St. Petersburg Times Online: Sports
Place an Ad Calendars Classified Forums Sports Weather

printer version

Hybrid Hernandez hedging his bets in NLCS

By Compiled from Times wires

© St. Petersburg Times, published October 10, 2000

NEW YORK -- When Keith Hernandez was a young star with the Cardinals visiting New York on a road trip, he always took the team bus straight to Shea Stadium, hung in the claustrophobic hotel bar at night, and avoided the imagined perils of the big city.

"New York wasn't one of my favorite places. I never had a great time here," Hernandez was saying Monday. "Stupid me. How dumb was I?"

As it turned out, the former first baseman and Seinfeld guest wasn't dumb at all. Just a bit under-informed. The most famous hyphenated Cardinal-Met in history eventually came to love New York, now his permanent home, while learning the sort of diplomacy that has him hedging on his predictions for the upcoming series.

"The two best teams in the National League are playing," said Hernandez, who will soon get his real estate license to go along with the acting gigs. "I think the Cards are the best, but it's very, very tough to say. I'll just say it's going to seven games."

In this rivalry, Hernandez knows the geography (just west of the Mississippi vs. just west of the No. 7 tracks), the architecture (arch vs. unisphere), the baseball heartbeat of both places. He understands the more patient, forgiving St. Louis fans and the more demanding, suffocating New Yorkers.

His career path went in the right direction, from Midwest to Mid-Apple, or else Hernandez might not have endured close to 17 seasons, driving in 1,071 runs with a lifetime batting average of .296.

Shortly after he came up from the minors in St. Louis, the Cards traded away Joe Torre after the 1974 season to the Mets to make space at first for Hernandez. So there was a great deal of self-imposed pressure on him, and he did not immediately fare well.

Hernandez batted just .250 in 64 games in 1975 and didn't really break out into All-Star numbers until 1979, when he led the league with a .344 average.

"I came up highly touted, and struggled my rookie year," Hernandez said. "I might not have survived that in New York. The fans in St. Louis support their team, they stick by 'em longer. The New York fans demand results and are less inclined to hang in there early.

"On the other hand, I've been in St. Louis when we didn't draw flies."

By the time Hernandez was traded by Whitey Herzog to the Mets on June 15, 1983, for reliever Neil Allen and starter Rick Ownbey, he arrived without the worrisome preconceptions.

"The only fear I had was going to a last-place team," he said.

That changed soon enough, and Hernandez became a huge part of the championship season in 1986. The Venezuelan-born player, nicknamed "Mex" by map-challenged teammates, had the looks, the quotes and the charisma to captivate the city. He was full of himself, in a self-confident, New York kind of way.

In his Seinfeld cameo stint, Elaine dated Hernandez and wondered, "Who does he think he is?" while Hernandez was thinking, "I'm Keith Hernandez." In New York during the '80s, and then the early '90s, that was more than enough.

Asked now if he considers himself a Cardinal or Met, Hernandez takes a moment before responding.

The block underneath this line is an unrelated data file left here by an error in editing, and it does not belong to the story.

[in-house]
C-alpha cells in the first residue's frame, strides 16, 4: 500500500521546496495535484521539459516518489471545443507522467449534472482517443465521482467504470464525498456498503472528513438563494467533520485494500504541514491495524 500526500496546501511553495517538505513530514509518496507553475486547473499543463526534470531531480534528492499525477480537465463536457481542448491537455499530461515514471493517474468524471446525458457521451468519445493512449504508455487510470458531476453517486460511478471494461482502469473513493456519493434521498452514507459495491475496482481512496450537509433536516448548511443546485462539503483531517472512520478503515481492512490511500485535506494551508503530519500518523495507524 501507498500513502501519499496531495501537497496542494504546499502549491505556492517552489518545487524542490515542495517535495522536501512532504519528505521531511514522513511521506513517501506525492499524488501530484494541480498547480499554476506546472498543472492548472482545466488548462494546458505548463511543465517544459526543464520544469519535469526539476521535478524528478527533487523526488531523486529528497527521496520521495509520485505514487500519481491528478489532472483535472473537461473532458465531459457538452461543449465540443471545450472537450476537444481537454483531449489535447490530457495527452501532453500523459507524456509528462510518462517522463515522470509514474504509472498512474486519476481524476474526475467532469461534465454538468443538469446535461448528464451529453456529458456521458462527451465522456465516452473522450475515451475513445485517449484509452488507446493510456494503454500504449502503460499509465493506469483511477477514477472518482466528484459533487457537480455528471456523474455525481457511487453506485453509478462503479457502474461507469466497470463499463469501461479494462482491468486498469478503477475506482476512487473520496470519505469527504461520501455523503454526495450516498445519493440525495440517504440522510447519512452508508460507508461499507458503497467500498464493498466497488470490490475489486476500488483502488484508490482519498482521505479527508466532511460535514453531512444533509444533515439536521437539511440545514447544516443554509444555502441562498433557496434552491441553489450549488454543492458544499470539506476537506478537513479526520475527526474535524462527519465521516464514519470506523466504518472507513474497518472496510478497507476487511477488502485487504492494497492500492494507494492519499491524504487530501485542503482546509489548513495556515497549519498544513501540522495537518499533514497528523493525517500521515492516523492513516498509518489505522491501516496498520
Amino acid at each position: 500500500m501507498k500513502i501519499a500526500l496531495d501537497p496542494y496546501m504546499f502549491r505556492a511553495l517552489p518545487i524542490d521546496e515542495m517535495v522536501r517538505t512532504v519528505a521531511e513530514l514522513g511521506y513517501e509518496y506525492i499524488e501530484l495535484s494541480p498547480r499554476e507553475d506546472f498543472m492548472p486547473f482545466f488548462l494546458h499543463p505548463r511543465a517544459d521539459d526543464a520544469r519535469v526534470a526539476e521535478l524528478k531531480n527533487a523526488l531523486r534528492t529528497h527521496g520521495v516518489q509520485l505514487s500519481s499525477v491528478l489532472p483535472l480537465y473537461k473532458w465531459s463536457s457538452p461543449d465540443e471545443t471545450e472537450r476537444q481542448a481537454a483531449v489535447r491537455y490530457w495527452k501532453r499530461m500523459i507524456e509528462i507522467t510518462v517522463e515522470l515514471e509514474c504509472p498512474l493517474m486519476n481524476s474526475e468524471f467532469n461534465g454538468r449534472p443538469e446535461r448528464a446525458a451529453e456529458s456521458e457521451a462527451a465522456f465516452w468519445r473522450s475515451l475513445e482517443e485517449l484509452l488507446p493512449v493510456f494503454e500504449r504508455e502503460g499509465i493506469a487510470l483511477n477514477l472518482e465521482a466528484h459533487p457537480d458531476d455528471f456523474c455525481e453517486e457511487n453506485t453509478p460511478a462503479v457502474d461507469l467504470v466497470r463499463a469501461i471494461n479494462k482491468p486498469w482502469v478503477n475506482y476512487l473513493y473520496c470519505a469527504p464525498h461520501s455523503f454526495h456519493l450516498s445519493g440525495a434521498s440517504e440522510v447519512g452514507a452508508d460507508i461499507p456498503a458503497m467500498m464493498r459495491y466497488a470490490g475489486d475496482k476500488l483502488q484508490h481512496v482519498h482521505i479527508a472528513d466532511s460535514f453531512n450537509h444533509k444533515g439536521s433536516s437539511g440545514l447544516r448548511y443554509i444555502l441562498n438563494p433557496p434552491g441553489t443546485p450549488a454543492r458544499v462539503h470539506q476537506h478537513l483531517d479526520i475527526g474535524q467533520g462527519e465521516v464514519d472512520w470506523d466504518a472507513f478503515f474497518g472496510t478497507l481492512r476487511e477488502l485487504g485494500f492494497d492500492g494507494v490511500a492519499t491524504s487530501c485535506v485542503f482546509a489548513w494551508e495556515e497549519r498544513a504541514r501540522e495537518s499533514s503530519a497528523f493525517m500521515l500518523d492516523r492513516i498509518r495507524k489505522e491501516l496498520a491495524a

"I have nothing but fond memories of both places," he said. "I have lots of friends in St. Louis. But I think I'm a Met. Yeah."

Hernandez rarely watches baseball closely anymore, he said. He will be watching this series. He thinks St. Louis is better and that, "you cannot underestimate the value of playing Game 1 and Game 7 at home." But he likes the pitching matchups for the Mets.

"I like Leiter and Hampton vs. their lefty hitters, and I like the lefties out of the Met bullpen," he said.

Back to Sports
Back to Top

© 2006 • All Rights Reserved • Tampa Bay Times
490 First Avenue South • St. Petersburg, FL 33701 • 727-893-8111
Contact the Times | Privacy Policy
Standard of Accuracy | Terms, Conditions & Copyright

From the Times sports desk


  • Erring it out
  • Game balls
  • Fire and ice
  • Heroically, WR Green bursts from shadows
  • Quick hits
  • Special teams bolstered
  • Defensive plan foiled by Moss
  • Photo gallery
  • Hubert Mizell

  • The offense gives hope
  • Baseball

  • Hybrid Hernandez hedging his bets in NLCS
  • Sasaki, Mariners a perfect fit
  • Neagle gets call for Yanks
  • McGwire sees DH duty in his future
  • Lightning

  • Eventually, Ludzik says no changes
  • College football

  • B-CC: Zero losses, not much more respect
  • A switch that's easy to defend
  • Bowden kicks around
  • Sports etc.

  • Columbus a pushover for Palffy-powered Kings
  • McLemore looks for better
  • Captain's Corner
  • Fair Play awards go to Mutiny
  • Two finish tied in Boston 10K
  • Around the NFC
  • Around the AFC
  • Youthful vet fuels fierce Miami D
  • Brother of Colts' James shot, critically injured
  • Miller's remarks don't go by the (Ouija) boards
  • 'Magical debris' irks Rudd
  • New athletic facility to be built at HCC
  • New coach has Yellow Jackets talking baseball
  • Diaz not just surviving, but making an impact
  • Foursome of young players keeping Canterbury on top

  • From the wire

    From the state sports wire
  • Jacksonville's Spicer placed on IR after leg surgery
  • FIU-Western Kentucky game postponed because of Jeanne
  • Brown anxious to face old team for first time
  • Dolphins' desperate defense readies for Roethlisberger
  • Former Sarasota lineman sheds tough-guy image with Michigan
  • Rothstein rejoins Heat as assistant
  • No. 16 Florida has history on its side against Kentucky
  • FSU and Clemson QBs both off to slow starts